Significantly depressed power prices combined with the high-cost of environmental controls and other factors have prompted Ameren Energy Resources Company LLC (AER) to file today a petition with the Illinois Pollution Control Board (IPCB) seeking flexibility in meeting certain emissions standards established by the Illinois Multi-Pollutant Standards (MPS).
The AER petition seeks additional time to meet the sulfur dioxide (SO2) limits applicable to its fleet, extending the compliance dates to Dec. 31, 2020. AER has spent more than $1 billion on pollution control equipment that satisfies the existing MPS SO2 limits until 2015; however, those limits are significantly reduced on Jan. 1, 2015. “Current market prices simply do not allow further investment in pollution control equipment at this time,” said Steven R. Sullivan, president and CEO of AER.
In February, AER announced the deceleration of its planned scrubber project at its Newton Energy Center, which would have satisfied the 2015 MPS SO2 standards. “If the requested relief is not granted, we will have to seriously consider mothballing two of our three remaining unscrubbed energy centers (Edwards, Joppa and/or Newton) on Jan. 1, 2015,” said Sullivan. “Unfortunately, without relief, this may become our default MPS compliance strategy.”
Approval of the request by the IPCB will allow additional time for economic recovery and related power price improvements necessary to support scrubber installations and other pollution controls at some of AER’s energy centers. Under AER’s proposed compliance plan, the company expects its SO2 emissions during the period covered by the variance would not increase.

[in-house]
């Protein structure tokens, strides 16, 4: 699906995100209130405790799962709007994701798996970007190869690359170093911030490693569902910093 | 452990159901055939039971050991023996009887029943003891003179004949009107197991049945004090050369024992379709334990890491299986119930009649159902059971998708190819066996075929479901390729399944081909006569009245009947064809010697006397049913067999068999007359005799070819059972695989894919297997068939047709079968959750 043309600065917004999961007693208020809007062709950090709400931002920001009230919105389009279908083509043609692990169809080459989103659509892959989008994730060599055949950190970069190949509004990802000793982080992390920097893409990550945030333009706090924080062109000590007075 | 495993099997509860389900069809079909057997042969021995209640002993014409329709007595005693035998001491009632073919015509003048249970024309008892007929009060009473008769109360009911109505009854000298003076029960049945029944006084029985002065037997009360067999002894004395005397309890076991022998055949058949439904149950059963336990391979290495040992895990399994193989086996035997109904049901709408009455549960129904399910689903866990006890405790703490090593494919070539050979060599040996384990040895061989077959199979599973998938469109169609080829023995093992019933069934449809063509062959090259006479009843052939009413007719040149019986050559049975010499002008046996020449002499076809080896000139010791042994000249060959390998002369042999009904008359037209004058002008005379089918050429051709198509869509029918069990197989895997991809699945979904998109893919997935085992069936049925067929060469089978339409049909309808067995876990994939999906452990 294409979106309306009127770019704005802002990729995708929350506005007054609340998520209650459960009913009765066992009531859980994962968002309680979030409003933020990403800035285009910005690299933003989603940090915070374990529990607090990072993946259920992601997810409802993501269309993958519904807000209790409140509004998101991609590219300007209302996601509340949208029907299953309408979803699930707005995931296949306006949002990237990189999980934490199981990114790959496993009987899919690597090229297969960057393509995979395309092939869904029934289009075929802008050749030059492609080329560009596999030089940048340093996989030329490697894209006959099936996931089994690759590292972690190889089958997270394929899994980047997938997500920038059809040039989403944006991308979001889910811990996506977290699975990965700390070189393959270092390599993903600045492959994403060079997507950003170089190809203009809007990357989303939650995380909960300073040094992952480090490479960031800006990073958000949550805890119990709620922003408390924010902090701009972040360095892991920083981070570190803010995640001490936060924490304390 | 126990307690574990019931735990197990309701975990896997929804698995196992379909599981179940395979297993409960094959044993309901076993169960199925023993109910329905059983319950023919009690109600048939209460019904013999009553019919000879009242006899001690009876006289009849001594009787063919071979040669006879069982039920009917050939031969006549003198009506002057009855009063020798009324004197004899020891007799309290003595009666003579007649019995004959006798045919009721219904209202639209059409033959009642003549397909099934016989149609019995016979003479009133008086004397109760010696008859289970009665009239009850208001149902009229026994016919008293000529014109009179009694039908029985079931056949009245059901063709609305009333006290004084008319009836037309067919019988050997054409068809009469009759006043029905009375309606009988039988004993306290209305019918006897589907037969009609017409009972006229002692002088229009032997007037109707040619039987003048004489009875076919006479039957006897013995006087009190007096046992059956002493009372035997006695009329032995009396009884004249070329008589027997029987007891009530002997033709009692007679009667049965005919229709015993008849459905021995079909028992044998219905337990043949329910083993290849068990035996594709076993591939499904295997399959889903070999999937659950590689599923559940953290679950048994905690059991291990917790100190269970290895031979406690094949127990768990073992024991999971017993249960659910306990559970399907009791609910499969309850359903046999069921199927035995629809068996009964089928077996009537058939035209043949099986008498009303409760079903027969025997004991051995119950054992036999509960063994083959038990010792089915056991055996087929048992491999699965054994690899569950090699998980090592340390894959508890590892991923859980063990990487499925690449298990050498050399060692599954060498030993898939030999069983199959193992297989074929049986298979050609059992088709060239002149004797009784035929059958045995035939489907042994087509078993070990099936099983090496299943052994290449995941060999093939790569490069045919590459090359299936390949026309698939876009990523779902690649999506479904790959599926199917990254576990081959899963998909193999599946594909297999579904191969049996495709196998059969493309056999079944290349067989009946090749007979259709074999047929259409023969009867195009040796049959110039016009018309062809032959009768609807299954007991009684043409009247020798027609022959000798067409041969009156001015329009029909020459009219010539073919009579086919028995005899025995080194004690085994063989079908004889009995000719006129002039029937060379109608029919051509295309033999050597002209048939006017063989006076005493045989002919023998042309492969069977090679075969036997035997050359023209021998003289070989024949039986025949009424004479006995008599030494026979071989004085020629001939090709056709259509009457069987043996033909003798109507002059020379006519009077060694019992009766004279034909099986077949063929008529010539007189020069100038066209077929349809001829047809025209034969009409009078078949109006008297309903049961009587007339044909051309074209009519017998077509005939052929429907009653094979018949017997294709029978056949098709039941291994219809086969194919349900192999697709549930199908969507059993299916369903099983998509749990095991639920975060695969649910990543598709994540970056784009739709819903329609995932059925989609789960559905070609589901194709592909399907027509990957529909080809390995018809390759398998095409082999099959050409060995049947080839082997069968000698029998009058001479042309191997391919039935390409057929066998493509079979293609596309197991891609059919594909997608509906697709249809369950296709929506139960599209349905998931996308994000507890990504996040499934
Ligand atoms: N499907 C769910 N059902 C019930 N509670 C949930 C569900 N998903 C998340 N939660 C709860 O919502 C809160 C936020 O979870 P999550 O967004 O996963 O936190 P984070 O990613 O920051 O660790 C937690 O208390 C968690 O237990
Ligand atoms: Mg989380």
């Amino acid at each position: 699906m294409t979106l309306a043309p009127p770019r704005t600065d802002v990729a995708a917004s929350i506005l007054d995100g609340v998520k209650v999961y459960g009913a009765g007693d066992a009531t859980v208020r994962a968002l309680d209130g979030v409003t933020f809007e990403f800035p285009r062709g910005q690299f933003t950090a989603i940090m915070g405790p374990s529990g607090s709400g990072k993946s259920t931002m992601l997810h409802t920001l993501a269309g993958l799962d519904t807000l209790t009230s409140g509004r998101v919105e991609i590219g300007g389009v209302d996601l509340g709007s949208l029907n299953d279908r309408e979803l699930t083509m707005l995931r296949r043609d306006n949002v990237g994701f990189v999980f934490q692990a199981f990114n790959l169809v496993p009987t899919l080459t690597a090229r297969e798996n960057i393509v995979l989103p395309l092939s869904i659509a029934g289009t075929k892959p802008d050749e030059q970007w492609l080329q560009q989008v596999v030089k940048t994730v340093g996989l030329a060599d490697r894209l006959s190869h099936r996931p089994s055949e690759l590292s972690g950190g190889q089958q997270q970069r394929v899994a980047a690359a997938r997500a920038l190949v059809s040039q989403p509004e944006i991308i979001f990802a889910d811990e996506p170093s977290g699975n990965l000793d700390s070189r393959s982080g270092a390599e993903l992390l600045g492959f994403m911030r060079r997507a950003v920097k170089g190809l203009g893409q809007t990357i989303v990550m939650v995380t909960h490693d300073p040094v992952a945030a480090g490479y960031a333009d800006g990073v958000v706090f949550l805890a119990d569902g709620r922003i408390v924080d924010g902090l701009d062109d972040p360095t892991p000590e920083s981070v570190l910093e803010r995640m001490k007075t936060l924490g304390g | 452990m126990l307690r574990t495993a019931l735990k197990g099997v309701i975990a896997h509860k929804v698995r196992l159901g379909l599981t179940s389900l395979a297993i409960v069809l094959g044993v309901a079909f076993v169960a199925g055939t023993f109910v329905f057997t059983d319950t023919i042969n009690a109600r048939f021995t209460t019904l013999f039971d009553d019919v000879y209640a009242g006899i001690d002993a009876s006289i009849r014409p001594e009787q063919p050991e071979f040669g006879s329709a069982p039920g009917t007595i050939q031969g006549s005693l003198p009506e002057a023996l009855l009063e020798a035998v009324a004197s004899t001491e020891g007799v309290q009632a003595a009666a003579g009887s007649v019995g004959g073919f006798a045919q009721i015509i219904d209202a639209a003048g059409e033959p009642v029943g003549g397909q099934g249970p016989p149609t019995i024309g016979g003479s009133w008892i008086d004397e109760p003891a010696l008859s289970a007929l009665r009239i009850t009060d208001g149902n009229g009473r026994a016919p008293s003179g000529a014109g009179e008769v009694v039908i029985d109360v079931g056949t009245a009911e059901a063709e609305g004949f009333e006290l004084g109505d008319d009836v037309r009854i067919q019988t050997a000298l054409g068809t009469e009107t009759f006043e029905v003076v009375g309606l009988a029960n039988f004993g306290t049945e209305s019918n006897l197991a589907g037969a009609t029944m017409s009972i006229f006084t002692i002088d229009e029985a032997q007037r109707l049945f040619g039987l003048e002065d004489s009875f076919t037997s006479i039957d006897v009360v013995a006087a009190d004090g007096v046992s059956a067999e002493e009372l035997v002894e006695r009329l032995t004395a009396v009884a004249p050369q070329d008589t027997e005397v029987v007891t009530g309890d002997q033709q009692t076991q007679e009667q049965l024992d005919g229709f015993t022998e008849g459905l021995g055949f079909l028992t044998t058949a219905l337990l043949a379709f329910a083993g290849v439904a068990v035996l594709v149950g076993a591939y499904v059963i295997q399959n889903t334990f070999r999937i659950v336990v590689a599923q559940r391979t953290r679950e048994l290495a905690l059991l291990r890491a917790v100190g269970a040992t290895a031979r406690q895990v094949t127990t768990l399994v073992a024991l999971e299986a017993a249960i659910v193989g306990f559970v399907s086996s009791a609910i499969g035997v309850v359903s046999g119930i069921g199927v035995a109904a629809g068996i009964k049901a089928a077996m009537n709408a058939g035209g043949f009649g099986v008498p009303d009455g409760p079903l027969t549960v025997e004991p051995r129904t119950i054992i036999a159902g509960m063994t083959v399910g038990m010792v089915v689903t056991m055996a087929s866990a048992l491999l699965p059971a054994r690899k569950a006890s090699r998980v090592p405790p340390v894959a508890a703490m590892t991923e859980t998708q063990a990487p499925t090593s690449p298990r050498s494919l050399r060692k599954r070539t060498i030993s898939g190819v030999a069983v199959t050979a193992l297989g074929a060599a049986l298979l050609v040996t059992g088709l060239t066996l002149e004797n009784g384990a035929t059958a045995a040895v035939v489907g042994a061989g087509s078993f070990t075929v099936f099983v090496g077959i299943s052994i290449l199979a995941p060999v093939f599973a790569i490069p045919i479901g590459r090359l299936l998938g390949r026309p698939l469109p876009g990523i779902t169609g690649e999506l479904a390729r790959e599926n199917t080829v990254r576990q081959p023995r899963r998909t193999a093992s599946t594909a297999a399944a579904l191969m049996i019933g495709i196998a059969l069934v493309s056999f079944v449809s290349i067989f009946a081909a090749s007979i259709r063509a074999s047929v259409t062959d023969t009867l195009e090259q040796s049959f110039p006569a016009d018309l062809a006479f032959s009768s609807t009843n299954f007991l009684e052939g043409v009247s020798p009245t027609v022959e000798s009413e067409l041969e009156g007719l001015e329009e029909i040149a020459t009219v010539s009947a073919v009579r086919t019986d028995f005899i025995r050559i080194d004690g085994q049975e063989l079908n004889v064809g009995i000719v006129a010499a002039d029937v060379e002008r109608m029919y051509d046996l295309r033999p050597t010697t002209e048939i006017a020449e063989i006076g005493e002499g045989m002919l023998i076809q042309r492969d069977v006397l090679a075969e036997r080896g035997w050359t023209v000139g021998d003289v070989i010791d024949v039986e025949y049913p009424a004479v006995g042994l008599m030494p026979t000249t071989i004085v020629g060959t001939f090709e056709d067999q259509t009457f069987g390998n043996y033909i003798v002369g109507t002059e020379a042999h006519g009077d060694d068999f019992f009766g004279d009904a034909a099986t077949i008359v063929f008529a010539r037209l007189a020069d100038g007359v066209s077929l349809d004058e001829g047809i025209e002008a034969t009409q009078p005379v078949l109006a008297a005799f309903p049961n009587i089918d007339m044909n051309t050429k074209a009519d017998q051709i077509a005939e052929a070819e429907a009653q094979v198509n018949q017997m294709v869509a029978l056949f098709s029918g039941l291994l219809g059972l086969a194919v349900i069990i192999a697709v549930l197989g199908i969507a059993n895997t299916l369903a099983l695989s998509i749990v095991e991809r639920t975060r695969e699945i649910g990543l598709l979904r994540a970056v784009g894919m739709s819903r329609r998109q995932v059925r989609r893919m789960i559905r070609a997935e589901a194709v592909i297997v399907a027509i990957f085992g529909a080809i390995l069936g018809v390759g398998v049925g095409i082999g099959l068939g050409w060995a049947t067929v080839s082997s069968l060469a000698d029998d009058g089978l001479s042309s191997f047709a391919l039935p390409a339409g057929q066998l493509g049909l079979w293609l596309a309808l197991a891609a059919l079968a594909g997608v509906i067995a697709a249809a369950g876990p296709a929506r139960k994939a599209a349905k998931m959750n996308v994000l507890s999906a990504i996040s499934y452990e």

“AER is fully committed to reducing emissions and will continue to meet or exceed applicable emissions standards. Our energy centers are highly efficient and low-cost and should be a part of the Illinois energy picture for the long term,” said Sullivan. “We remain dedicated to Illinois and to securing a cleaner energy future. We are optimistic that the IPCB will grant the requested relief.”
AER is also working closely with the PJM Regional Transmission Operator (PJM RTO) and the Midwest Independent Transmission System Operator (MISO) to remove barriers preventing downstate Illinois generators from moving power to the northern part of the state where prices are higher. “Solving this singular issue would be a first step in resolving our financial challenges,” said Sullivan. “It is time for the Federal Energy Regulatory Commission to direct PJM and MISO to solve this problem.”